Editor's NoteApr/May 2013 Issue

Dinner Bell Abundance: Gluten-Free Menu Planning

Gluten-free menu planning takes care and caution. Our editor directs you to some great advice.

Photograph by Christina Anton

There’s an old iron dinner bell on the farm where I live. It’s a remnant of simpler days when workers in distant fields were alerted to breakfast, lunch and dinner by the tolling of a bell, not by their cell phones. Today, the bell’s function is strictly ornamental but the importance of mealtime hasn’t changed.

Most of us on special diets don’t need a bell to remind us there’s another meal coming. The advance planning inherent in living with a food allergy or sensitivity makes us natural foodies. Yes, we think about food a lot.

This issue is sure to get your juices flowing. Hearkening back to the days of the dinner bell when real food was, well, real food, we bring you recipes that combine pure and basic ingredients in creative, new ways. In “Foods that Cleanse”, personal chef Amie Valpone brings New York City sophistication to fresh country produce, sharing wholesome recipes that taste amazing while they enhance health. We also bring out the best of two old-fashioned ingredients—lentils and buckwheat. Too often overlooked, these nutritional heavy-hitters are welcome additions to your gluten-free diet. See simple ways to use them in your everyday meals in “Love Your Lentils” by registered dietitian Matthew Kadey and “Buckwheat” by food editor Beth Hillson.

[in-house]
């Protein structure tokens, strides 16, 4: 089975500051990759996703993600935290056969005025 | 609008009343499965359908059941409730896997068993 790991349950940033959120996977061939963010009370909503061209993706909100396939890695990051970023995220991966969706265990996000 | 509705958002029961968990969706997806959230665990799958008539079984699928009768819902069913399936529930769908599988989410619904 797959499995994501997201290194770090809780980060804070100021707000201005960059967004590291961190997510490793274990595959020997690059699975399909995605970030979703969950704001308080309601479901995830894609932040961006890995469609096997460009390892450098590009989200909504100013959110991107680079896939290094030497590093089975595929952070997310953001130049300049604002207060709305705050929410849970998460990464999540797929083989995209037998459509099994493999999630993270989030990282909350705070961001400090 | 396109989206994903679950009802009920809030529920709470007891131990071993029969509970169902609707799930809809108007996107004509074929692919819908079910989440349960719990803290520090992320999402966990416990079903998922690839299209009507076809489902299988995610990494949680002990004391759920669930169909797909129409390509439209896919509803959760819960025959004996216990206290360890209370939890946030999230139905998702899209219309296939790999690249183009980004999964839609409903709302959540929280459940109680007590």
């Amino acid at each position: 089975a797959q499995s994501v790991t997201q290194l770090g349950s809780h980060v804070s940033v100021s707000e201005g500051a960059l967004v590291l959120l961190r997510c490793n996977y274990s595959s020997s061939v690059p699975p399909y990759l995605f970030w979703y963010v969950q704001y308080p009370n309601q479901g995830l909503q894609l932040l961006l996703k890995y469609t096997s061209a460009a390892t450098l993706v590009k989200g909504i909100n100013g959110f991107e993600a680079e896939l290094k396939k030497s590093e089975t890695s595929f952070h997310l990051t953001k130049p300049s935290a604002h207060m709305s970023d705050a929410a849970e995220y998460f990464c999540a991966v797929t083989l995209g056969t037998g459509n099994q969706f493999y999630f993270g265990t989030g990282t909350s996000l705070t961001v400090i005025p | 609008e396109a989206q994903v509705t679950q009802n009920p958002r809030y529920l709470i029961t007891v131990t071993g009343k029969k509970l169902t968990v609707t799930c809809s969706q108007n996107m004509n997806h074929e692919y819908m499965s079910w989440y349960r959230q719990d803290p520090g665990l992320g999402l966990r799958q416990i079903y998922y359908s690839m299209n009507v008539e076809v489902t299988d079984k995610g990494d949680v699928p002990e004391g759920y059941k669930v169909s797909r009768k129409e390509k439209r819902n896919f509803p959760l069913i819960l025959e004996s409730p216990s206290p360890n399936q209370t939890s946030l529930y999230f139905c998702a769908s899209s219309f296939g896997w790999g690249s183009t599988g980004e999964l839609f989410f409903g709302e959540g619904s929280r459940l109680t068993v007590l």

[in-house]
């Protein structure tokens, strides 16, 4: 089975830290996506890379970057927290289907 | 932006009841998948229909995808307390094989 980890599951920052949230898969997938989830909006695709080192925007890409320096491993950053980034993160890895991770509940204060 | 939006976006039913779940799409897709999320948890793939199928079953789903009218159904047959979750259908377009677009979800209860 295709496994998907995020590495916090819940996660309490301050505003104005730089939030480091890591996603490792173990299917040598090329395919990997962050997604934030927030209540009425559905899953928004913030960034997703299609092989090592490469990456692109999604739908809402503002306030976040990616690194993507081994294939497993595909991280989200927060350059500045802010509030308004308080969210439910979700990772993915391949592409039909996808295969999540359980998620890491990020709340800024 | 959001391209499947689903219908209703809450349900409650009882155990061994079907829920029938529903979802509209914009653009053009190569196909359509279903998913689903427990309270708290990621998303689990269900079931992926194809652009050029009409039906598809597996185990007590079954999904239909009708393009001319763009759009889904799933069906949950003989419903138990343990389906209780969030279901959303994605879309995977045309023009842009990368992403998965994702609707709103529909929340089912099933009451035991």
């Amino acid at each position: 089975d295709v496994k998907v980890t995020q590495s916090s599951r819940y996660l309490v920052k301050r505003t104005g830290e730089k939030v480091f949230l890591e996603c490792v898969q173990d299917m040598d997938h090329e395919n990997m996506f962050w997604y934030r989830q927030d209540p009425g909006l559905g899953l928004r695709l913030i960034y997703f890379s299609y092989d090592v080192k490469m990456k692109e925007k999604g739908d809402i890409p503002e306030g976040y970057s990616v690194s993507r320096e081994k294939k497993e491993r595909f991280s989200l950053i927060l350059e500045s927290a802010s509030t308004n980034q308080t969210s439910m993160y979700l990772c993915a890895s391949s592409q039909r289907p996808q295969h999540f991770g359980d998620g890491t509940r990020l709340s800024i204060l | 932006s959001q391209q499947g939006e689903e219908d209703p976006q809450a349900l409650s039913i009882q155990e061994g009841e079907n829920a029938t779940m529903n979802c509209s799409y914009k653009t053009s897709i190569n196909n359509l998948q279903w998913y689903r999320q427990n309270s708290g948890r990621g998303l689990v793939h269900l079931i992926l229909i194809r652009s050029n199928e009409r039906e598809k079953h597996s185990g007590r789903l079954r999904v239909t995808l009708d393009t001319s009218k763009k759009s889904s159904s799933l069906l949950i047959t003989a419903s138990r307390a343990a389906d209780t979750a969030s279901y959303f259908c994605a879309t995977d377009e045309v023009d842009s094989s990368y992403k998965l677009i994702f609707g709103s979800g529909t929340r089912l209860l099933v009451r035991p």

With a delicious nod to modern-day convenience and indulgence, cookbook author Lisa Stander-Horel shows how easy it is to whip up quick desserts using a simple store-bought cake mix. Turn to “Big, Fat, Soft Cookies” for her mouthwatering treats.

We also cover a lot more than food in this issue. Read about the latest research linking mood and emotional health to gluten in “Gluten and Depression.” And learn how to address and overcome the nutritional deficiencies so common in the gluten-free community due to malabsorption and inflammation. See “Supplements for Celiacs.”

These days, the old farm bell is quiet. But occasionally, I pull the rope just to hear it ring. Despite the bell’s age, its call is loud and crystal clear—and its message remains timeless: Come and get it!

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